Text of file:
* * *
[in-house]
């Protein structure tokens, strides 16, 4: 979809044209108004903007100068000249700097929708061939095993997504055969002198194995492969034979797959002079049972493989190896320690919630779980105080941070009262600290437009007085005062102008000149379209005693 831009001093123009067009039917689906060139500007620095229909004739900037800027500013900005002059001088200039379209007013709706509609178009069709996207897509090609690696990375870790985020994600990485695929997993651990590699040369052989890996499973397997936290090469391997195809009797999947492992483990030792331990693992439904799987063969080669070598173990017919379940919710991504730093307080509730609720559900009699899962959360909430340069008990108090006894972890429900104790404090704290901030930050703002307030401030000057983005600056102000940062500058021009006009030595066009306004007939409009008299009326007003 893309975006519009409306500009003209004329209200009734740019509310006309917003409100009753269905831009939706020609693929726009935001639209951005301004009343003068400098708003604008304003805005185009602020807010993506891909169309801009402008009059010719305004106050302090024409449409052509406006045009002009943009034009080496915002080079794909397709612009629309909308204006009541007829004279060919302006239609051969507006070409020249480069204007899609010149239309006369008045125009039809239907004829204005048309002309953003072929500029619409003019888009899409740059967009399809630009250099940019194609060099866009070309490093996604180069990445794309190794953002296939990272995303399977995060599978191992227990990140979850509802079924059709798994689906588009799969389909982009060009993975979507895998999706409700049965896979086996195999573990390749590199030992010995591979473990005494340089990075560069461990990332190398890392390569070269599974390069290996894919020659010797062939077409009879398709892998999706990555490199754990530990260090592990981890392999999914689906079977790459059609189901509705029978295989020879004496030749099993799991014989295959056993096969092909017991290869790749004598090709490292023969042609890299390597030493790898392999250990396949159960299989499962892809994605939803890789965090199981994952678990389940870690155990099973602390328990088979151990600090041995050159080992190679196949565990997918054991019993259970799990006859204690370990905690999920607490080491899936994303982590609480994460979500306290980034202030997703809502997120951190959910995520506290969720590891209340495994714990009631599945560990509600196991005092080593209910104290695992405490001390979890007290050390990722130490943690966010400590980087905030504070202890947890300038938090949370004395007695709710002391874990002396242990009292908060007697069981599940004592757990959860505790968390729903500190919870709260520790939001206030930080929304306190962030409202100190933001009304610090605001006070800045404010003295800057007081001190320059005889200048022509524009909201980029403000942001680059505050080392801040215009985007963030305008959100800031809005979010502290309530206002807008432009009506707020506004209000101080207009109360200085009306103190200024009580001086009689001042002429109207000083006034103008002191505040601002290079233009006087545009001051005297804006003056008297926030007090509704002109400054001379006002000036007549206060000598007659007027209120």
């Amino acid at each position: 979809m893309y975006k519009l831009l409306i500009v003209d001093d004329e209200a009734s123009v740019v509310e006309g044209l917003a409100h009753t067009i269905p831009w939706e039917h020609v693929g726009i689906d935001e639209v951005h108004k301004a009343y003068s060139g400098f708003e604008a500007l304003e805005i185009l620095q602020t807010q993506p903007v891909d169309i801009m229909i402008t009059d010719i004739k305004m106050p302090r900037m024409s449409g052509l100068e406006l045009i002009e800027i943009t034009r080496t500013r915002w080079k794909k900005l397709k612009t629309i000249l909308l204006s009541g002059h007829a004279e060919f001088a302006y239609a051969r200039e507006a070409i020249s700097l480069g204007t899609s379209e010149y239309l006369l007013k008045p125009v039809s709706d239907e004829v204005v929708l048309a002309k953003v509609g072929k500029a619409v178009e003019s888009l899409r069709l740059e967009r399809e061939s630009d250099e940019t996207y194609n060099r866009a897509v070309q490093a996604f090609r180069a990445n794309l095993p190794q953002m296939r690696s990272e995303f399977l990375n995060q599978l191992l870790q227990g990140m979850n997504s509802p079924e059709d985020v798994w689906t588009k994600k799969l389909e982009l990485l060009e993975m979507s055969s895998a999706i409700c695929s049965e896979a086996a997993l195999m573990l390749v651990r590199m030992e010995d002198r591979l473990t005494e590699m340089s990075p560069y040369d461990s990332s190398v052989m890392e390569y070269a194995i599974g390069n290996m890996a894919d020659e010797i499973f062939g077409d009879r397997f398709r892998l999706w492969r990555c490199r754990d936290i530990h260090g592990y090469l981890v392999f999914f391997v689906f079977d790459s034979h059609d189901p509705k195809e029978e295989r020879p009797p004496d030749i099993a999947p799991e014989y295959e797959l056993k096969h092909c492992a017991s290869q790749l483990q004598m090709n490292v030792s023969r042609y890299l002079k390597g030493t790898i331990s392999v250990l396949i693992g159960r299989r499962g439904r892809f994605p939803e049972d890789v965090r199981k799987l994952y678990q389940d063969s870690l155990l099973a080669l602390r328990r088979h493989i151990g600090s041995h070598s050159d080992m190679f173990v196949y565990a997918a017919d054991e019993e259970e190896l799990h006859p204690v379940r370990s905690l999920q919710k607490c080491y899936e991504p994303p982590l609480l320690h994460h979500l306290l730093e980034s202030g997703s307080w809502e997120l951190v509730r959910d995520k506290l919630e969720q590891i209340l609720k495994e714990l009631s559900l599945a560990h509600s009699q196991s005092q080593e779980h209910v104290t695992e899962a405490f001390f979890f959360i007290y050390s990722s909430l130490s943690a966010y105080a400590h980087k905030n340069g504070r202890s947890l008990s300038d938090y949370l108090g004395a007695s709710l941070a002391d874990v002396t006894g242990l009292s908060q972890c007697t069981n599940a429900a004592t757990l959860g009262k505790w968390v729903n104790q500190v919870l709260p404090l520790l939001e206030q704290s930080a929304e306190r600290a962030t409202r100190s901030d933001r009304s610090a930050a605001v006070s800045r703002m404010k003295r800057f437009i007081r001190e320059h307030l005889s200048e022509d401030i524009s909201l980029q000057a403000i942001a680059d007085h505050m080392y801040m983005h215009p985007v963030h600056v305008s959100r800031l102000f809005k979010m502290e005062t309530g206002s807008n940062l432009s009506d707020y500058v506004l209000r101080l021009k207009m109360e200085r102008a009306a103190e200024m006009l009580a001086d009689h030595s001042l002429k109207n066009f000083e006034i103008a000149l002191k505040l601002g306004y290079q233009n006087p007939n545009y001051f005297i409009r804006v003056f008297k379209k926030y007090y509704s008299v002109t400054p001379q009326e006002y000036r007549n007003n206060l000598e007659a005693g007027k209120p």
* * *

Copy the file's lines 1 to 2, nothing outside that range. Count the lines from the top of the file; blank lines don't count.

[in-house]
């Protein structure tokens, strides 16, 4: 979809044209108004903007100068000249700097929708061939095993997504055969002198194995492969034979797959002079049972493989190896320690919630779980105080941070009262600290437009007085005062102008000149379209005693 831009001093123009067009039917689906060139500007620095229909004739900037800027500013900005002059001088200039379209007013709706509609178009069709996207897509090609690696990375870790985020994600990485695929997993651990590699040369052989890996499973397997936290090469391997195809009797999947492992483990030792331990693992439904799987063969080669070598173990017919379940919710991504730093307080509730609720559900009699899962959360909430340069008990108090006894972890429900104790404090704290901030930050703002307030401030000057983005600056102000940062500058021009006009030595066009306004007939409009008299009326007003 893309975006519009409306500009003209004329209200009734740019509310006309917003409100009753269905831009939706020609693929726009935001639209951005301004009343003068400098708003604008304003805005185009602020807010993506891909169309801009402008009059010719305004106050302090024409449409052509406006045009002009943009034009080496915002080079794909397709612009629309909308204006009541007829004279060919302006239609051969507006070409020249480069204007899609010149239309006369008045125009039809239907004829204005048309002309953003072929500029619409003019888009899409740059967009399809630009250099940019194609060099866009070309490093996604180069990445794309190794953002296939990272995303399977995060599978191992227990990140979850509802079924059709798994689906588009799969389909982009060009993975979507895998999706409700049965896979086996195999573990390749590199030992010995591979473990005494340089990075560069461990990332190398890392390569070269599974390069290996894919020659010797062939077409009879398709892998999706990555490199754990530990260090592990981890392999999914689906079977790459059609189901509705029978295989020879004496030749099993799991014989295959056993096969092909017991290869790749004598090709490292023969042609890299390597030493790898392999250990396949159960299989499962892809994605939803890789965090199981994952678990389940870690155990099973602390328990088979151990600090041995050159080992190679196949565990997918054991019993259970799990006859204690370990905690999920607490080491899936994303982590609480994460979500306290980034202030997703809502997120951190959910995520506290969720590891209340495994714990009631599945560990509600196991005092080593209910104290695992405490001390979890007290050390990722130490943690966010400590980087905030504070202890947890300038938090949370004395007695709710002391874990002396242990009292908060007697069981599940004592757990959860505790968390729903500190919870709260520790939001206030930080929304306190962030409202100190933001009304610090605001006070800045404010003295800057007081001190320059005889200048022509524009909201980029403000942001680059505050080392801040215009985007963030305008959100800031809005979010502290309530206002807008432009009506707020506004209000101080207009109360200085009306103190200024009580001086009689001042002429109207000083006034103008002191505040601002290079233009006087545009001051005297804006003056008297926030007090509704002109400054001379006002000036007549206060000598007659007027209120």